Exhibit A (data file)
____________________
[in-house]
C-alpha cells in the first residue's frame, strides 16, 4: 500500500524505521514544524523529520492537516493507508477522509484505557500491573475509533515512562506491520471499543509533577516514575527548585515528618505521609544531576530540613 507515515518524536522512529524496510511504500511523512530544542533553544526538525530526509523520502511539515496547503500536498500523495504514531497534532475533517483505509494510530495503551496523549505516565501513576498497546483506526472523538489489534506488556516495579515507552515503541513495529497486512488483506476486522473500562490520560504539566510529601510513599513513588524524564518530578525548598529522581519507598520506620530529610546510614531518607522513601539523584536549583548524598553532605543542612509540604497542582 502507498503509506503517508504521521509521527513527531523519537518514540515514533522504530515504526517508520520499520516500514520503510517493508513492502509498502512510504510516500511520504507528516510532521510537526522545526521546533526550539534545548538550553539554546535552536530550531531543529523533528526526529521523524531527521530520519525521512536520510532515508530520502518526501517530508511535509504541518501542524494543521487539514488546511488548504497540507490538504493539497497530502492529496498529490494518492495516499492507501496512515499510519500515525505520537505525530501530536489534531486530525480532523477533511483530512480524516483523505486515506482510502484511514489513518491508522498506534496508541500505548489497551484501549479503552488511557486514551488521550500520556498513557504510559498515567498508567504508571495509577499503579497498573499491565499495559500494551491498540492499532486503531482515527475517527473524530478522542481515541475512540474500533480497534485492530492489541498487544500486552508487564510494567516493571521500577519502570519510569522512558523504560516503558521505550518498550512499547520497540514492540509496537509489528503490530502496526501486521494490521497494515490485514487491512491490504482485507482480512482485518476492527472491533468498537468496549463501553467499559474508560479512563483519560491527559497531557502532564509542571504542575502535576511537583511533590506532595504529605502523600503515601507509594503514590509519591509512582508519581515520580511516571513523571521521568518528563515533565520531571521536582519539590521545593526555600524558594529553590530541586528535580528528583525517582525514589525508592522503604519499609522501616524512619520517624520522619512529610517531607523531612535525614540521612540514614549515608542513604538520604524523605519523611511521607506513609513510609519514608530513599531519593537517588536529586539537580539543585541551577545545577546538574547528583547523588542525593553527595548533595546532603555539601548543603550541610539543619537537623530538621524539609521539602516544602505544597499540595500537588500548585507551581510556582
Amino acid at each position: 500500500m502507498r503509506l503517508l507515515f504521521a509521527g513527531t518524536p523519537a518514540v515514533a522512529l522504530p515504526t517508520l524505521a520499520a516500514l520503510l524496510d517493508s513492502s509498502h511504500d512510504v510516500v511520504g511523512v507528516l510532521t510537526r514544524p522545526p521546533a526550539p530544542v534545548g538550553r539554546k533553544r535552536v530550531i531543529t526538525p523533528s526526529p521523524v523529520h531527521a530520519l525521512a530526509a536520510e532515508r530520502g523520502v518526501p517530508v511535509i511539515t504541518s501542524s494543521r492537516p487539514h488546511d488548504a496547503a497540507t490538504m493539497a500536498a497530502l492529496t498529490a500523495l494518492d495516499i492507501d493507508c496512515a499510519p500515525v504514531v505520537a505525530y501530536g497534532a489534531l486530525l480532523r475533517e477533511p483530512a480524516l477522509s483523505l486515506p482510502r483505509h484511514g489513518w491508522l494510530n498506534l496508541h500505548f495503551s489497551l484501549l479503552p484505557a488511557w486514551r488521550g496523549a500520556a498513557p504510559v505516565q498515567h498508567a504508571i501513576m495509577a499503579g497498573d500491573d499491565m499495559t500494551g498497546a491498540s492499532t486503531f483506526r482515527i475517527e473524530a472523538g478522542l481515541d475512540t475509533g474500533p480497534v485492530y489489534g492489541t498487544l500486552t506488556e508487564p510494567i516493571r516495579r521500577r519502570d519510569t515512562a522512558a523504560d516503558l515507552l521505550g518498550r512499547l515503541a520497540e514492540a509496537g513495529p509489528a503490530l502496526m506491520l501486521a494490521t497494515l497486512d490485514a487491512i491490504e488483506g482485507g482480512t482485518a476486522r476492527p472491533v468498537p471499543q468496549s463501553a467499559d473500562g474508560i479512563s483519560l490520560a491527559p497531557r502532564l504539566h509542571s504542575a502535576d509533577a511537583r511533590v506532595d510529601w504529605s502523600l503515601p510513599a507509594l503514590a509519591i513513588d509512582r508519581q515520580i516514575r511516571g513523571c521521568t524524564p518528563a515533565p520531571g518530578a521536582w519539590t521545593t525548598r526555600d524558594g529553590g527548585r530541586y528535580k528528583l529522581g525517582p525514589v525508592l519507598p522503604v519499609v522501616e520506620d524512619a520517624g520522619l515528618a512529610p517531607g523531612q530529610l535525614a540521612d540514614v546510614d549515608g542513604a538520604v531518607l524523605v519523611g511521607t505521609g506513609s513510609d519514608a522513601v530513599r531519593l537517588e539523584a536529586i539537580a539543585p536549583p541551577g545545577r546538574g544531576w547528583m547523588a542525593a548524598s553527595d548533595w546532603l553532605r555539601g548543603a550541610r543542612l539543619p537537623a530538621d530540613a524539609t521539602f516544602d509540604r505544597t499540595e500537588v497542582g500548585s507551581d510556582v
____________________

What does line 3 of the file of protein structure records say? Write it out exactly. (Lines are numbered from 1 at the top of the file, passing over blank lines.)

Amino acid at each position: 500500500m502507498r503509506l503517508l507515515f504521521a509521527g513527531t518524536p523519537a518514540v515514533a522512529l522504530p515504526t517508520l524505521a520499520a516500514l520503510l524496510d517493508s513492502s509498502h511504500d512510504v510516500v511520504g511523512v507528516l510532521t510537526r514544524p522545526p521546533a526550539p530544542v534545548g538550553r539554546k533553544r535552536v530550531i531543529t526538525p523533528s526526529p521523524v523529520h531527521a530520519l525521512a530526509a536520510e532515508r530520502g523520502v518526501p517530508v511535509i511539515t504541518s501542524s494543521r492537516p487539514h488546511d488548504a496547503a497540507t490538504m493539497a500536498a497530502l492529496t498529490a500523495l494518492d495516499i492507501d493507508c496512515a499510519p500515525v504514531v505520537a505525530y501530536g497534532a489534531l486530525l480532523r475533517e477533511p483530512a480524516l477522509s483523505l486515506p482510502r483505509h484511514g489513518w491508522l494510530n498506534l496508541h500505548f495503551s489497551l484501549l479503552p484505557a488511557w486514551r488521550g496523549a500520556a498513557p504510559v505516565q498515567h498508567a504508571i501513576m495509577a499503579g497498573d500491573d499491565m499495559t500494551g498497546a491498540s492499532t486503531f483506526r482515527i475517527e473524530a472523538g478522542l481515541d475512540t475509533g474500533p480497534v485492530y489489534g492489541t498487544l500486552t506488556e508487564p510494567i516493571r516495579r521500577r519502570d519510569t515512562a522512558a523504560d516503558l515507552l521505550g518498550r512499547l515503541a520497540e514492540a509496537g513495529p509489528a503490530l502496526m506491520l501486521a494490521t497494515l497486512d490485514a487491512i491490504e488483506g482485507g482480512t482485518a476486522r476492527p472491533v468498537p471499543q468496549s463501553a467499559d473500562g474508560i479512563s483519560l490520560a491527559p497531557r502532564l504539566h509542571s504542575a502535576d509533577a511537583r511533590v506532595d510529601w504529605s502523600l503515601p510513599a507509594l503514590a509519591i513513588d509512582r508519581q515520580i516514575r511516571g513523571c521521568t524524564p518528563a515533565p520531571g518530578a521536582w519539590t521545593t525548598r526555600d524558594g529553590g527548585r530541586y528535580k528528583l529522581g525517582p525514589v525508592l519507598p522503604v519499609v522501616e520506620d524512619a520517624g520522619l515528618a512529610p517531607g523531612q530529610l535525614a540521612d540514614v546510614d549515608g542513604a538520604v531518607l524523605v519523611g511521607t505521609g506513609s513510609d519514608a522513601v530513599r531519593l537517588e539523584a536529586i539537580a539543585p536549583p541551577g545545577r546538574g544531576w547528583m547523588a542525593a548524598s553527595d548533595w546532603l553532605r555539601g548543603a550541610r543542612l539543619p537537623a530538621d530540613a524539609t521539602f516544602d509540604r505544597t499540595e500537588v497542582g500548585s507551581d510556582v